United States: 2015 Medicare Reform

Last Updated: August 27 2015
Article by Ann H. Stewart

Attorneys resolving worker's compensation claims with Medicare beneficiaries have been required for many years to consider Medicare's interests before entering into a settlement agreement.  Medicare has been, by law, "secondary" to other types of insurance and coverage, including liability insurance, group health insurance, and worker's compensation programs, insured or self-insured.  Because of this, employers and insurers need to be aware of the various reporting requirements, recent regulatory guidelines and recently proposed changes to the MSP laws.

Medicare Secondary Payer Mandatory Reporting

For many years, the MSP laws and regulations were poorly understood and CMS rarely enforced claims.  In 2007, Congress amended the law with the Medicare, Medicaid and SCHIP Extension Act, designed to strengthen the procedures for Medicare to recover its interests.  This amendment required companies with ongoing responsibility for medical care to Medicare beneficiaries to make regular reports to the Centers for Medicare and Medicaid Services (CMS) and those settling cases with Medicare beneficiaries to report every settlement, judgment, award, or other payment made to a beneficiary to CMS.  Penalties for failure to report properly were significant; however, the reporting and repayment procedures continued to evolve after the amendments became effective in 2011. 


In response to the delays and uncertainty surrounding the reporting process, Congress passed The SMART Act (Strengthening Medicare and Repaying Taxpayers Act of 2012), which amended the MSP laws.  The SMART Act, signed into law in January 2013, was designed to improve the MSP process to enable parties to settle claims quickly, speed repayments to Medicare, and limit CMS’s ability to claim reimbursement.

  • Appeal Rights

On February 27, 2015, CMS published its final rule implementing provisions of the SMART Act.  The rule, which became effective April 28, 2015, included the structure that granted Applicable Plans a right to appeal final determinations from CMS when CMS pursued the Applicable Plan for reimbursement.  CMS intends to provide Applicable Plans the same appeal rights as it currently provides Medicare beneficiaries.  Applicable Plan means liability insurance (including self-insurance), no-fault insurance, or a worker’s compensation law or plan.

Partial SSN Criteria Change

On January 5, 2015, CMS expanded the submission requirements to allow Responsible Reporting Entities (RRE) to submit partial Social Security Numbers to determine Medicare enrollment status for mandatory reporting purposes. CMS modified its current matching criteria to allow queries with the last 5 digits of an individual’s Social Security Number.  To ensure accuracy, CMS will require that four other data points must be an exact match.  RREs should still use complete Social Security Numbers and health insurance claim numbers, when possible, but this change will be helpful in the event that the data is not complete.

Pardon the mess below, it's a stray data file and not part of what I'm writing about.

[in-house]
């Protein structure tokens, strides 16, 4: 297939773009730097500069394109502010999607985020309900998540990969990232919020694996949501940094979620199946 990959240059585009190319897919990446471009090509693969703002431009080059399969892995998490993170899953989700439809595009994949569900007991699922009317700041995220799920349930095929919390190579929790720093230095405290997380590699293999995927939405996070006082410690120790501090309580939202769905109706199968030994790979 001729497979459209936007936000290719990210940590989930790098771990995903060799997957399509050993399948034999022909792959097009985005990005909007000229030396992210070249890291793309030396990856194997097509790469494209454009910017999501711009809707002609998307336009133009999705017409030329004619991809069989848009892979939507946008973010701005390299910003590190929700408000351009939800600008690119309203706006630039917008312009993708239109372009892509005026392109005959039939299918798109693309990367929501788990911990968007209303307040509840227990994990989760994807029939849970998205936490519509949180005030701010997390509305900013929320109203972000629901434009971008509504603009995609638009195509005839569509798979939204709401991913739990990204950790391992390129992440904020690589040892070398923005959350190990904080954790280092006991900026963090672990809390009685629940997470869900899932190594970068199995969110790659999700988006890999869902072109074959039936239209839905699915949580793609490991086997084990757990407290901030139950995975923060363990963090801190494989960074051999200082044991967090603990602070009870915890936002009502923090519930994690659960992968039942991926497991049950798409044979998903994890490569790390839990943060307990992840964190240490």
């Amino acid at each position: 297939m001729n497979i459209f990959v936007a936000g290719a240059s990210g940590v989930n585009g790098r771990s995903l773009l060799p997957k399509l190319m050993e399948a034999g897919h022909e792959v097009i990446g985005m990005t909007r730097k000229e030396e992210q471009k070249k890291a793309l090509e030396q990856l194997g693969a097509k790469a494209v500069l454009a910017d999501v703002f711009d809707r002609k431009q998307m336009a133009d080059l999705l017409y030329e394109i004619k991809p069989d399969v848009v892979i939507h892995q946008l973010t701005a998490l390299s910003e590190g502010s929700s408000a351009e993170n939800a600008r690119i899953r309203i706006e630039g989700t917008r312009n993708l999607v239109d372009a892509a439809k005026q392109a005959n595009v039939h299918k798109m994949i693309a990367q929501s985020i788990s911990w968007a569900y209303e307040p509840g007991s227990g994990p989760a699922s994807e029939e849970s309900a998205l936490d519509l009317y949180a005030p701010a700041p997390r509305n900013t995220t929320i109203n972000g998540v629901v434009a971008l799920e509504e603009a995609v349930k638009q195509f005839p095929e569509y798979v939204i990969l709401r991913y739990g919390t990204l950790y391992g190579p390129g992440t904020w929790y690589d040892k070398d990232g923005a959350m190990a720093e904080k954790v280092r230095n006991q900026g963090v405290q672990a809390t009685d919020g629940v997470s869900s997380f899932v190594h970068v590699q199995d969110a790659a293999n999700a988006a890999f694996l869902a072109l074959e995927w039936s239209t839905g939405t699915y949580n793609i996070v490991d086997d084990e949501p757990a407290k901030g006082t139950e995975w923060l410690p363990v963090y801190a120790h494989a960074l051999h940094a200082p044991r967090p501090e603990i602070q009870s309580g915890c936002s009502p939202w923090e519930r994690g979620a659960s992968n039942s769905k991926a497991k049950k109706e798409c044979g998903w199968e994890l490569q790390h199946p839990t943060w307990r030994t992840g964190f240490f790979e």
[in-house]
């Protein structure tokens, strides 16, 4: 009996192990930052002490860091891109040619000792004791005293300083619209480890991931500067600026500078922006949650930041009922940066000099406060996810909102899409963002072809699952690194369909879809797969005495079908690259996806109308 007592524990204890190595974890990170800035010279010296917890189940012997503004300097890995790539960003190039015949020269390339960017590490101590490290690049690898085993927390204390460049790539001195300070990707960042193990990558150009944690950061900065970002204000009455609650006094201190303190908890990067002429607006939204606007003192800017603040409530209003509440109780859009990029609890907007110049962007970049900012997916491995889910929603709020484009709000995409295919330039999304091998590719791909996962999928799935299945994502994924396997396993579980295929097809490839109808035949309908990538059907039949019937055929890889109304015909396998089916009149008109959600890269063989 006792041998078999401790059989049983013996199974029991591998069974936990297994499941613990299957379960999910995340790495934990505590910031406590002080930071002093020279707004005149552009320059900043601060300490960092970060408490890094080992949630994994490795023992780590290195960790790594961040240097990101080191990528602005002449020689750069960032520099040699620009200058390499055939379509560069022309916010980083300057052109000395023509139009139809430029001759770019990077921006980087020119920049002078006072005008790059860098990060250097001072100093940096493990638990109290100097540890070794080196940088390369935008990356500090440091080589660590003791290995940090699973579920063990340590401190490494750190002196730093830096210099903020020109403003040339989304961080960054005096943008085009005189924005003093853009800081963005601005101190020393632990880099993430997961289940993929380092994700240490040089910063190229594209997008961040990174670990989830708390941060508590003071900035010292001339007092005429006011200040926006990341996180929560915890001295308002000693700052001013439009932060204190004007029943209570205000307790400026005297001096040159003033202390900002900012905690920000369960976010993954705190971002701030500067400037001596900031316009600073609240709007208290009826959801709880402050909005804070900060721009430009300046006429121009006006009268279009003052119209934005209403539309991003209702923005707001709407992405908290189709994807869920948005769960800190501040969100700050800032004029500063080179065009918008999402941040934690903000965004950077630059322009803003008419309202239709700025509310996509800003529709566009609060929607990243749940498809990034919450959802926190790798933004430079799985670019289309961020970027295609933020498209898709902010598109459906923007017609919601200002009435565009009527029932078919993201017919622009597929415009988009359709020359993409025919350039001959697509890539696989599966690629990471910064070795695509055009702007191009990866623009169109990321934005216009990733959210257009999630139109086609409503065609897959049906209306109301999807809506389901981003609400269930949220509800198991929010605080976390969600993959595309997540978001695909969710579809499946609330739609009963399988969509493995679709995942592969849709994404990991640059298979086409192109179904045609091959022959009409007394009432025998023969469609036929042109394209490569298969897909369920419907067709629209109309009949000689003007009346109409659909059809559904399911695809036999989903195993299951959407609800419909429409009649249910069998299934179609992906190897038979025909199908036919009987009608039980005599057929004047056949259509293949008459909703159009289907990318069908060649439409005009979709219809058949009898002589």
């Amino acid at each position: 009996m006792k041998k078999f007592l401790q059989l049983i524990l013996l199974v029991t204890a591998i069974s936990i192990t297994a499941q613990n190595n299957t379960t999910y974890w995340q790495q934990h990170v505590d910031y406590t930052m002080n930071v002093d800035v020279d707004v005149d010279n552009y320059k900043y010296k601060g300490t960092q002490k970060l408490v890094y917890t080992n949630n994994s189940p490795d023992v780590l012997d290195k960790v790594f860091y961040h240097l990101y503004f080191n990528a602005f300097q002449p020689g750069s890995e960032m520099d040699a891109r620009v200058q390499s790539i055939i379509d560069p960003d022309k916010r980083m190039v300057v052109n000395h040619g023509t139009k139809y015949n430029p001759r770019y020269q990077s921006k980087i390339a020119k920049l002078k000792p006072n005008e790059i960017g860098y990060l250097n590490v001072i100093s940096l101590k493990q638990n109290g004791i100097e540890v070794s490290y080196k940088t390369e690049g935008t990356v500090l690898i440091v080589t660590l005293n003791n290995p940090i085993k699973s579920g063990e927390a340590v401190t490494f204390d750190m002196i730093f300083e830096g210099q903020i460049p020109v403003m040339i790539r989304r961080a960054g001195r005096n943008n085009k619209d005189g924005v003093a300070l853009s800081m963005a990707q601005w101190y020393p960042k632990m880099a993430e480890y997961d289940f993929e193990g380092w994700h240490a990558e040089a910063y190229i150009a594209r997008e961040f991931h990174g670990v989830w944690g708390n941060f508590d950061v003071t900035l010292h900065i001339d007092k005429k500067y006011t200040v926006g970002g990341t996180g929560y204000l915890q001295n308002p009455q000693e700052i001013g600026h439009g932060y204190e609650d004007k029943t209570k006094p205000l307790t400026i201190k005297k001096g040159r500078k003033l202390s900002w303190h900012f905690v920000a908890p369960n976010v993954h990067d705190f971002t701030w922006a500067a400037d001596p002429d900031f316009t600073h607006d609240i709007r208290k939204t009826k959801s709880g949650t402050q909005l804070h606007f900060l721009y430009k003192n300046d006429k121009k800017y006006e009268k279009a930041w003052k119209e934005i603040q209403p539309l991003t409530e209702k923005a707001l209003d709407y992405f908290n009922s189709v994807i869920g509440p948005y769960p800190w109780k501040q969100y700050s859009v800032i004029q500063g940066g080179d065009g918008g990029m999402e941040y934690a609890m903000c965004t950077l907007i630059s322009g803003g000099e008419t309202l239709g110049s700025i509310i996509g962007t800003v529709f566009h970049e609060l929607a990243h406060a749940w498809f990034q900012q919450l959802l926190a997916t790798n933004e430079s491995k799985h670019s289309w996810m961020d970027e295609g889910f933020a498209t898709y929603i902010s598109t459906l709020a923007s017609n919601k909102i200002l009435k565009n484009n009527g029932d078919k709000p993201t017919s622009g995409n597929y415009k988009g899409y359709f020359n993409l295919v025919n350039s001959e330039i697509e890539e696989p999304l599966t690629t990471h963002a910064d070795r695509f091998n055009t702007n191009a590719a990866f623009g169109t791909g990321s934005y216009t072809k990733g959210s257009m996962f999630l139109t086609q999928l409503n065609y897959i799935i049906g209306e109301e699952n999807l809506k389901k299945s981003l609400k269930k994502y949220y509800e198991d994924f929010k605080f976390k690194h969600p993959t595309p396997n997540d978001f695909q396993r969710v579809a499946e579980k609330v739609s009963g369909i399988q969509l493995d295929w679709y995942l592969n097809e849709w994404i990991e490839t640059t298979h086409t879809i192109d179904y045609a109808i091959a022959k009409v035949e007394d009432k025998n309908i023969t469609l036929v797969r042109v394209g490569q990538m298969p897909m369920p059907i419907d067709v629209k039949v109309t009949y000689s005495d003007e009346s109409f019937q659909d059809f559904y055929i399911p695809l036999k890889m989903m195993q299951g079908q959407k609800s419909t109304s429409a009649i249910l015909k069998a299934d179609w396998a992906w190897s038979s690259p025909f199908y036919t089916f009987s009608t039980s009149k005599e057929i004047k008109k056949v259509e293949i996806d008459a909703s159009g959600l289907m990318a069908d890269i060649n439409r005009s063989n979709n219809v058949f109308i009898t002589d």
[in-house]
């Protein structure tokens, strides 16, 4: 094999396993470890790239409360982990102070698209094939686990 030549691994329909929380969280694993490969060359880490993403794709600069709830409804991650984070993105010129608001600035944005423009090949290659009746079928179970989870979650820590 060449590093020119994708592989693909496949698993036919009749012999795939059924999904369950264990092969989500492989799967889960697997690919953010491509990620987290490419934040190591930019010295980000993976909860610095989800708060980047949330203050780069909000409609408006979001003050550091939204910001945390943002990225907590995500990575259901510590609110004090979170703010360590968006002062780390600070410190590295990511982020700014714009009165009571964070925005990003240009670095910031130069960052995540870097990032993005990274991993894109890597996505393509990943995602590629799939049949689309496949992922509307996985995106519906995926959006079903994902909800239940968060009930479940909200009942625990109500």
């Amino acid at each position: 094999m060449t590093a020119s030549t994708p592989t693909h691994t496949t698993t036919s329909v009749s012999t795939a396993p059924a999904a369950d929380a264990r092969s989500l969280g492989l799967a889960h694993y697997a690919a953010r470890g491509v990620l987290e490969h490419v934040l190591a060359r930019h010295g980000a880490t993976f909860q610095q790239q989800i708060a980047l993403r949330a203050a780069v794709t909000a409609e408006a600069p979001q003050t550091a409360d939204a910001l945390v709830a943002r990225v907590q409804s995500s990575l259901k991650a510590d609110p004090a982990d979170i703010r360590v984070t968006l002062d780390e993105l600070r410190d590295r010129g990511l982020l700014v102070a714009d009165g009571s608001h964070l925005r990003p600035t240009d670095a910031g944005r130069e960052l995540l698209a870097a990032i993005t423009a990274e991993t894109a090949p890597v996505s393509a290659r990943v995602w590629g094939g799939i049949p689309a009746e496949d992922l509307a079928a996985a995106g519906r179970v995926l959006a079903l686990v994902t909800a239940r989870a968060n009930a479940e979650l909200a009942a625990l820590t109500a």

Procedural Changes - Collection Contractor and ORM

On July 2, 2015, CMS published a bulletin outlining a change in procedure regarding the MSP claims and limits to Medicare payments where ongoing responsibility for medical care (ORM) exists. 

  • Effective October 2015, Commercial Repayment Center will be responsible for handling claims where Medicare is directly pursuing insurers (liability, no fault, self-insureds or worker’s compensation plans) as the identified debtor for conditional payment recovery.  Actions against a beneficiary for conditional payment recovery will continue to be handled by the Benefits Coordination and Recovery Center.
  • Effective January 1, 2016, where insurers report that it has ongoing responsibility for medical care, CMS will determine whether it will make payment for those claims, and discontinue providing medical care to beneficiaries that match the coding.  Therefore, it is important that reporting entities report the ICD codes accurately.  This practice should reduce its conditional payment recovery potential. 

Medicare Set-Aside Bills

In 2015, Medicare Set-Aside bills intended to reform the process and procedures surrounding worker’s compensation Medicare Set-Aside allocations and MSP Act cases have been introduced in both the United States Senate and House of Representatives.  The bills are similar to bills which were introduced last year, but failed to pass.  The primary provisions of the bills include:

  • Amendments to Medicare compliance thresholds,
  • Creation of a Qualified Medicare Set-Aside (QMSA) and a formal structure to appeal a  CMS determination of QMSA allocations, 
  • Percentage Reduction in future medical allocation for disputed conditions,
  • Optional Direct Payment to satisfy Medicare’s future interests, and
  • Formal recognition of state worker’s compensation statutes and fee schedules as binding.

The content of this article is intended to provide a general guide to the subject matter. Specialist advice should be sought about your specific circumstances.

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